Concussions: Being Smart About Your Child’s Brain

The New York Times
Frank Bruni Frank Bruni DEC. 19, 2015
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PROBABLY no one tracks concussions among young athletes in the United States more closely than Dawn Comstock, and in many ways, she’s encouraged by what she sees.

It’s now less common for a player whose head has collided violently with a ball, a wall, the ground or another player to return to competition right away. It’s now more common for him or her to get medical attention.

But Comstock, an epidemiologist at the Colorado School of Public Health, is frustrated by stubborn gaps between truly safe behavior and the status quo. She told me that more than half of the high schools with football teams don’t have a full-time athletic trainer, so there’s no immediately available person with the specific mission of preventing and treating injuries.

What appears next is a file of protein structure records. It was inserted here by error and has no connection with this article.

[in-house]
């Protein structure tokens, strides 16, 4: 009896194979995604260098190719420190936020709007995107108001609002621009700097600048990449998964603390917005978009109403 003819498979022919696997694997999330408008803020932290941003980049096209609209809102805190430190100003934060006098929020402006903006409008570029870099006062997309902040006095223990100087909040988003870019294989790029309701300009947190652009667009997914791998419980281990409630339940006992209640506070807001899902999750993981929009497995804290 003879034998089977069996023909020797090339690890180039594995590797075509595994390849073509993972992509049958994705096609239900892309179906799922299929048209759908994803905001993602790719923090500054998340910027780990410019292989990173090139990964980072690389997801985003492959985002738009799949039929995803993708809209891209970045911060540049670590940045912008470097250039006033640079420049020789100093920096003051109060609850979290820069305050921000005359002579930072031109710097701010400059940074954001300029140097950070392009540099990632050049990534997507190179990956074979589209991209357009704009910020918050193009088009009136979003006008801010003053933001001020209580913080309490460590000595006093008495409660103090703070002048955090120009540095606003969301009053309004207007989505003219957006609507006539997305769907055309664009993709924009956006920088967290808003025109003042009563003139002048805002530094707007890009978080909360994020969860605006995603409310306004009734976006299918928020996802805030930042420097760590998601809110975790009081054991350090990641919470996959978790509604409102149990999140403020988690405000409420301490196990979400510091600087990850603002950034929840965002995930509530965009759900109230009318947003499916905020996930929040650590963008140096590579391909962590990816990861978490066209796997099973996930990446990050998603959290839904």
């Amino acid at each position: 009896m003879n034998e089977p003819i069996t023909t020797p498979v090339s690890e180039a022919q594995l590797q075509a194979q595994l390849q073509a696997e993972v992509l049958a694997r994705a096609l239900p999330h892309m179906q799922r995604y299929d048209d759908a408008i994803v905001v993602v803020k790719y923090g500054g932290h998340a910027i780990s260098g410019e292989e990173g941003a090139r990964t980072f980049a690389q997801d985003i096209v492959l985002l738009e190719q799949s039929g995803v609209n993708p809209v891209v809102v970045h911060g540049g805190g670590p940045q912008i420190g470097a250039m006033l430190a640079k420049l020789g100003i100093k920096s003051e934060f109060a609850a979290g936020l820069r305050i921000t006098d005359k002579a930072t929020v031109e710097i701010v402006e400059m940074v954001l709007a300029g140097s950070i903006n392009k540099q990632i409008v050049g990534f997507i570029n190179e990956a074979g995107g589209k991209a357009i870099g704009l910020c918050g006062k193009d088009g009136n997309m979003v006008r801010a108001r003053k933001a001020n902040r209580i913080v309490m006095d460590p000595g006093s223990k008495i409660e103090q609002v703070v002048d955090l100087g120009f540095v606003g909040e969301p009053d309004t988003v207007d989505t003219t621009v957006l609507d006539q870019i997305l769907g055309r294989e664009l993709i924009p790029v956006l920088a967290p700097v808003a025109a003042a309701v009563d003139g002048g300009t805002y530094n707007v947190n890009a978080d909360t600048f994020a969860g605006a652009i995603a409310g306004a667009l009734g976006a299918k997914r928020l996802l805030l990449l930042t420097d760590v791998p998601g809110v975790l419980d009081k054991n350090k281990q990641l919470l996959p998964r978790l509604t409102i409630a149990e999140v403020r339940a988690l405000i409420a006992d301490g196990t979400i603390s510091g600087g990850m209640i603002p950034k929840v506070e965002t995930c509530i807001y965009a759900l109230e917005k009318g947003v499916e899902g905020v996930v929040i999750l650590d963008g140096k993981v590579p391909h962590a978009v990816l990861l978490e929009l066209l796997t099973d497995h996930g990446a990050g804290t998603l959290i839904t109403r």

There are also sports other than football — and trauma other than concussions — that don’t attract nearly the vigilance they should, she added. Above all, there’s an enduringly strange, dangerous relationship between parents and sports, specifically between parents and coaches.

“What I would love to see is parents taking as much time to investigate their child’s coach, the league that they’re putting their child into and the officials officiating the game as they do a day care center when their child is young,” she told me. “They don’t have trouble challenging a teacher, even a pediatrician. But somehow they have trouble challenging a sports league.”

This coming week, the major Hollywood movie “Concussion” opens. It stars Will Smith as a scientist who sounded the alarm about the long-term impact of repetitive head injuries in professional football.